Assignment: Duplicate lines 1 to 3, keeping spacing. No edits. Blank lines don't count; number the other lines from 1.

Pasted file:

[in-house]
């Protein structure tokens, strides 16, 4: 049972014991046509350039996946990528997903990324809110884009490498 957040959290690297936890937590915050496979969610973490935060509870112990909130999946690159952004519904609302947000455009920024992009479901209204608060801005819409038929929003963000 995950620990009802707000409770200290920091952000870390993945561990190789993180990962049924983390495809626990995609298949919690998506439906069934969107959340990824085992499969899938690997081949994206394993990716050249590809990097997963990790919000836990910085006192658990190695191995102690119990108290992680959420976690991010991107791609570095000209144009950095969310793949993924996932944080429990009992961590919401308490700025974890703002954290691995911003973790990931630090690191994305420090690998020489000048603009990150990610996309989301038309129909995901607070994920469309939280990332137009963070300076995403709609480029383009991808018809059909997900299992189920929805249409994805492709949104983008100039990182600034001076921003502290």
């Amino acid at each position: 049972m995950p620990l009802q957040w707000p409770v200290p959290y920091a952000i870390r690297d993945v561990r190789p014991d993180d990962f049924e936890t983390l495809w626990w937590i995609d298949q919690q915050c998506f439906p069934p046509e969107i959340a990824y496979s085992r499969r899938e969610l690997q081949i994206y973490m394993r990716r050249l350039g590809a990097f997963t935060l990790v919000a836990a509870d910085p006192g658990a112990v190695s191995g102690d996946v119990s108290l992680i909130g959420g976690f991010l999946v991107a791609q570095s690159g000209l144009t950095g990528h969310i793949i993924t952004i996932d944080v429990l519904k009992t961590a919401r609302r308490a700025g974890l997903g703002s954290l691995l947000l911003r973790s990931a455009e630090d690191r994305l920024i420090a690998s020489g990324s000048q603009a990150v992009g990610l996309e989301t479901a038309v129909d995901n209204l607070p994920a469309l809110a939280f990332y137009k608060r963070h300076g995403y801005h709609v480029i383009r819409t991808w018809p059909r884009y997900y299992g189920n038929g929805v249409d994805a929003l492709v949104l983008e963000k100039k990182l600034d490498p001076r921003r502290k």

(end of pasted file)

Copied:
[in-house]
């Protein structure tokens, strides 16, 4: 049972014991046509350039996946990528997903990324809110884009490498 957040959290690297936890937590915050496979969610973490935060509870112990909130999946690159952004519904609302947000455009920024992009479901209204608060801005819409038929929003963000 995950620990009802707000409770200290920091952000870390993945561990190789993180990962049924983390495809626990995609298949919690998506439906069934969107959340990824085992499969899938690997081949994206394993990716050249590809990097997963990790919000836990910085006192658990190695191995102690119990108290992680959420976690991010991107791609570095000209144009950095969310793949993924996932944080429990009992961590919401308490700025974890703002954290691995911003973790990931630090690191994305420090690998020489000048603009990150990610996309989301038309129909995901607070994920469309939280990332137009963070300076995403709609480029383009991808018809059909997900299992189920929805249409994805492709949104983008100039990182600034001076921003502290």
């Amino acid at each position: 049972m995950p620990l009802q957040w707000p409770v200290p959290y920091a952000i870390r690297d993945v561990r190789p014991d993180d990962f049924e936890t983390l495809w626990w937590i995609d298949q919690q915050c998506f439906p069934p046509e969107i959340a990824y496979s085992r499969r899938e969610l690997q081949i994206y973490m394993r990716r050249l350039g590809a990097f997963t935060l990790v919000a836990a509870d910085p006192g658990a112990v190695s191995g102690d996946v119990s108290l992680i909130g959420g976690f991010l999946v991107a791609q570095s690159g000209l144009t950095g990528h969310i793949i993924t952004i996932d944080v429990l519904k009992t961590a919401r609302r308490a700025g974890l997903g703002s954290l691995l947000l911003r973790s990931a455009e630090d690191r994305l920024i420090a690998s020489g990324s000048q603009a990150v992009g990610l996309e989301t479901a038309v129909d995901n209204l607070p994920a469309l809110a939280f990332y137009k608060r963070h300076g995403y801005h709609v480029i383009r819409t991808w018809p059909r884009y997900y299992g189920n038929g929805v249409d994805a929003l492709v949104l983008e963000k100039k990182l600034d490498p001076r921003r502290k």